### Re: Problem 049

Posted:

**Wed Apr 02, 2014 2:35 pm**Okay, I see. I just approached it in a different manner. Thanks. And yes the

*difference*for the correct sequence is indeed <4500.A website dedicated to the puzzling world of mathematics and programming

https://projecteuler.chat/

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Posted: **Wed Apr 02, 2014 2:35 pm**

Okay, I see. I just approached it in a different manner. Thanks. And yes the *difference* for the correct sequence is indeed <4500.

Posted: **Tue Apr 08, 2014 7:55 pm**

Figured it out. Turned out my permutation generator wasn't as solid as I thought it was.

Posted: **Thu Jan 14, 2016 5:39 pm**

I think the description for this problem is poorly written.

First, the second sentence mentions "this property". Which property is that? In fact, there are THREE properties that must be satisfied:

1. The difference between the elements of the sequence must be 3330.

2. The elements of the sequence must be prime.

3. The elements of the sequence must be permutations of each other.

This should be made explicit, and the second sentence should refer to "these three properties", not "this property".

Second, assuming "this property" somehow implies all three properties above, one of which is the 3330 difference, what is the point in writing "There are no arithmetic sequences made up of three 1-, 2-, or 3-digit primes, exhibiting this property..."? Obviously no 1-digit, 2-digit, or 3-digit numbers, of any sort, can differ by 3330! So why mention it and confuse the reader? In fact, this red herring casts doubt on whether the 3330-difference property is actually a requirement.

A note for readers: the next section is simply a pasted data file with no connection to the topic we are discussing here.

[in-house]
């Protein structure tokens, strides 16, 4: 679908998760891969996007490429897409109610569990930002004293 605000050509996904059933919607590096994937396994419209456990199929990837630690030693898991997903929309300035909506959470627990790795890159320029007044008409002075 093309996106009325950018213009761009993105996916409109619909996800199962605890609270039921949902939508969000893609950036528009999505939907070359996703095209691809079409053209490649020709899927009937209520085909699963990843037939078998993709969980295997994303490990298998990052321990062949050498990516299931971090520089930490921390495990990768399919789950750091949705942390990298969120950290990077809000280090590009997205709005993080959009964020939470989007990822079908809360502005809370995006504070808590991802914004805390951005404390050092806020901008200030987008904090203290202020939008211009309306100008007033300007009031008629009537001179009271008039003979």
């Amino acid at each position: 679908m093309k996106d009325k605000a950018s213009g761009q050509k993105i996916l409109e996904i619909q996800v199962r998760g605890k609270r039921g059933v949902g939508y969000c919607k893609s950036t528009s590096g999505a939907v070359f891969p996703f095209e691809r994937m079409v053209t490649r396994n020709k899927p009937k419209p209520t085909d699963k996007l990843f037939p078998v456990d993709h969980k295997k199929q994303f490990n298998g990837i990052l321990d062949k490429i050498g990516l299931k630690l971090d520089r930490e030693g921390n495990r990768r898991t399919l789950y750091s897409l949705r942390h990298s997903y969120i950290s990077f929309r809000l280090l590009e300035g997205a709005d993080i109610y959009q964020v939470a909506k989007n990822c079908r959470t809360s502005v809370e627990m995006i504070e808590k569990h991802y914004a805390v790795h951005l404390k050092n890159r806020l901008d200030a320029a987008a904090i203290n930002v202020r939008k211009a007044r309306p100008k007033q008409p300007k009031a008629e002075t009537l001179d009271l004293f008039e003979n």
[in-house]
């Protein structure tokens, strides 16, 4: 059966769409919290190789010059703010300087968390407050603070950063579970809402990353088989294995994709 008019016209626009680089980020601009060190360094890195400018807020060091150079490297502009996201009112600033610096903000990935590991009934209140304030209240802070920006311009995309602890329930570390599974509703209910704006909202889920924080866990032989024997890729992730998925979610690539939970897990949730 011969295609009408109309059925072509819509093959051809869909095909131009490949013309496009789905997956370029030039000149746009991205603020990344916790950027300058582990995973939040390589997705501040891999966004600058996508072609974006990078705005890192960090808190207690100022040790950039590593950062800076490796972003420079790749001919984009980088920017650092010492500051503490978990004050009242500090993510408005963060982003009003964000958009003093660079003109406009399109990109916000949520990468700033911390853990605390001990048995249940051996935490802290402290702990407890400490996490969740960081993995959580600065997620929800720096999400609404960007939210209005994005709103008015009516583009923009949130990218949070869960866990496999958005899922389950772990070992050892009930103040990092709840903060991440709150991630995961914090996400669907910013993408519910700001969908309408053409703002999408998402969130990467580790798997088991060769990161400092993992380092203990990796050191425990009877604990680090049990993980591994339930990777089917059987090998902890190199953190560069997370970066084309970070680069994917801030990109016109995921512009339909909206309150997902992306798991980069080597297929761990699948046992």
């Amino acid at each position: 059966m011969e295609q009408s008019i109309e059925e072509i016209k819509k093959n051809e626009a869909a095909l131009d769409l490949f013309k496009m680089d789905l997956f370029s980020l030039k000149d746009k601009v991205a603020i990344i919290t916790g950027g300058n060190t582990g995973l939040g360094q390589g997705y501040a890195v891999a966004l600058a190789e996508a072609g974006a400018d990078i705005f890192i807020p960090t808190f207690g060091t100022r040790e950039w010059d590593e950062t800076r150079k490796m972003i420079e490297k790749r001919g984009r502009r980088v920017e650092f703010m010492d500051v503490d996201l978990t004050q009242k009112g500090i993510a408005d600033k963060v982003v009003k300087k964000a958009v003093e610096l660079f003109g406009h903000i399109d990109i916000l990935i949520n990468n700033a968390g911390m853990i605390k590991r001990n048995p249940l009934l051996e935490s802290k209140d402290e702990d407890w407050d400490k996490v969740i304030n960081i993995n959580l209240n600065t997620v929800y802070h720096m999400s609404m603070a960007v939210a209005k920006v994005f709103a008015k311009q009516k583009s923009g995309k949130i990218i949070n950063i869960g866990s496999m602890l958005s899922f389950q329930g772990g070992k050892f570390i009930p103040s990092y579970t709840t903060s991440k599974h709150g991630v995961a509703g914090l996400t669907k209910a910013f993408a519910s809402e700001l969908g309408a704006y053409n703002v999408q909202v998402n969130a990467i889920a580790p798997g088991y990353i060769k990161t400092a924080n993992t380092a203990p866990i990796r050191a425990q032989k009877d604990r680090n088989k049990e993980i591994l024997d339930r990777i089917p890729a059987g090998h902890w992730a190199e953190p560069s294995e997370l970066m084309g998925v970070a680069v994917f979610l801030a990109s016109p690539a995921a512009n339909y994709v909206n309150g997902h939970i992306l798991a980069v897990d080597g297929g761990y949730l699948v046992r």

Maybe I've misunderstood why the description is written as it is -- please let me know if you think so! I did solve the problem, but was puzzled (and not in the good way) about what was being asked. This is the only Project Euler problem I've worked so far whose description I haven't considered 100% clear and accurate.

First, the second sentence mentions "this property". Which property is that? In fact, there are THREE properties that must be satisfied:

1. The difference between the elements of the sequence must be 3330.

2. The elements of the sequence must be prime.

3. The elements of the sequence must be permutations of each other.

This should be made explicit, and the second sentence should refer to "these three properties", not "this property".

Second, assuming "this property" somehow implies all three properties above, one of which is the 3330 difference, what is the point in writing "There are no arithmetic sequences made up of three 1-, 2-, or 3-digit primes, exhibiting this property..."? Obviously no 1-digit, 2-digit, or 3-digit numbers, of any sort, can differ by 3330! So why mention it and confuse the reader? In fact, this red herring casts doubt on whether the 3330-difference property is actually a requirement.

Maybe I've misunderstood why the description is written as it is -- please let me know if you think so! I did solve the problem, but was puzzled (and not in the good way) about what was being asked. This is the only Project Euler problem I've worked so far whose description I haven't considered 100% clear and accurate.

Posted: **Thu Jan 14, 2016 7:37 pm**

Whether it is true or not, I don't see anything in the problem that requires the terms to have a common difference of 3330. The problem requires a 3-term arithmetic sequence (which implies some common difference) whose terms are made up of 4-digit prime numbers such that the 4-digit numbers are permutations of each other.

Tom

Tom

Posted: **Thu Jan 14, 2016 9:34 pm**

Aha, thank you! My mistake was not understanding what "arithmetic sequence" implied.

So, the description is better than I thought, and I withdraw my objection about 1-, 2- and 3-digit sequences. But looking through the posts thread for problem 049, I see that I'm not the only one who was confused about 3330: A number of solutions have hardcoded assumptions about this number. Funny how things work out.